As a working artist, we wanted a space big enough to water small ideas and let them stretch and grow. Upon entering houses 1, 2, 3, and finally 4, I envisioned the books I might write at the desk facing a mature Meyer Lemon tree, the photos I might take from the single pane window with its yummy West-facing light. I even caught a glimpse of the poems to be penned in the sunny Bay window of a kitchen. Finding the right space for us felt like a scavenger hunt except instead of looking for clues in the open, I hunted consistent patches of light and considered the bones of the building itself. We would be leaving an apartment that sometimes gobsmacked visitors with its bright disposition of long French windows, light filtering into each room.
 
It’s an interesting thing, thinking about the constraints of creativity. When given a small canvas, you make the most of its surface space, but a large canvas requires something different from the painter. Musically, Nathan’s band of disparate intellectuals are gelling and sounding in sync in a way that it might be time soon to lay down permanent tracks of their progress. The notion that he can play plugged in without disturbing neighbors down the hall or downstairs is a kind of freedom. As I write this, my office is in cardboard boxes, the wall of the room itself getting scraped, primed and then ready to open for the business of unboxing its bits. This too is an exercise in patience, of a perseverance in writing even when the conditions of the writing is not optimal. Where I knew the windows best for setting up foodscapes in my former dwelling, I have yet to discover which window and time will become my favorite retreat for interesting light.
 
In December, we visited Edgar Allan Poe’s house and it inspired us in two very distinct ways that played out as we looked for our first house. First, his study and bedroom were almost inter-connected. I could envision him lying on his bed, a line coming to mind and leaping up to walk the short distance from leisure to livelihood. Secondly, his home informed his writing and specifically one room spoke into the idea behind one of his stories (more of this in an upcoming post). It fascinated me to think how a space can worm its way into your work. How the space in which we create is part of the toolkit joining the camera, notebook, or guitar.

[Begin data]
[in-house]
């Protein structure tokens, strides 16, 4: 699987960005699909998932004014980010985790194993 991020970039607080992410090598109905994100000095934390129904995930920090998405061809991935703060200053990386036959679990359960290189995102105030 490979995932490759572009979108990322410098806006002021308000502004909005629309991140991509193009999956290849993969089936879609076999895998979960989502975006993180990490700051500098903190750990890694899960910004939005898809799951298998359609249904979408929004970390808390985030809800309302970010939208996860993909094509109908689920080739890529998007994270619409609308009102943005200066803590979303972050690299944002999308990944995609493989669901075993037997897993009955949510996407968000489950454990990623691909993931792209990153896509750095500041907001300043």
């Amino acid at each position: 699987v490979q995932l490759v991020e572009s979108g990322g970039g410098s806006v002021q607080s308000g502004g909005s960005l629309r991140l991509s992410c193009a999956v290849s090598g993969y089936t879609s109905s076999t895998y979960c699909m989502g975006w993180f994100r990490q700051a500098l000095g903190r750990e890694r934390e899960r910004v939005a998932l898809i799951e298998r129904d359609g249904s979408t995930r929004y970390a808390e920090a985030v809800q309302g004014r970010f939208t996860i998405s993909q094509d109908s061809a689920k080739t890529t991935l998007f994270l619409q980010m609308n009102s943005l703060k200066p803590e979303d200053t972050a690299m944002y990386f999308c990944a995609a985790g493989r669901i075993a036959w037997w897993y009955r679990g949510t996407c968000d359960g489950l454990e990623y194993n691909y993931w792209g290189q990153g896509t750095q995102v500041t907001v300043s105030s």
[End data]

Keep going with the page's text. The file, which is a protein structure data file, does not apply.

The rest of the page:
Most days the feel and groove of the new neighborhood makes it seem like we moved to a new city. It’s been only a week and still the sounds surprise me. A rooster crows down the street in the morning and afternoon. Hens gab engulfed in the gossip of backyard goings-on next door. The booming bass of music rattles the window up front as a car passes by. A seagull screeches in its circle above the tops of the trees.

 

Bacon Cauliflower Wheat Berry Salad - anneliesz
When the move began to seem imminent, I began scouring our pantry for foods better eaten now than packed in one of the many cardboard boxes and reusable cloth bags. And, there they were, gleaming pearls in the shelf of whole grain filled jars. Wheat berries offer a hefty chew and hearty addition to a lunchtime salad. Though we are certainly in the throes of Spring, the humble and under-appreciated turnip turned up into this February salad too. I’m harboring plans for fall and winter to pursue the potential in this root vegetable even as we are decidedly in asparagus and pea season.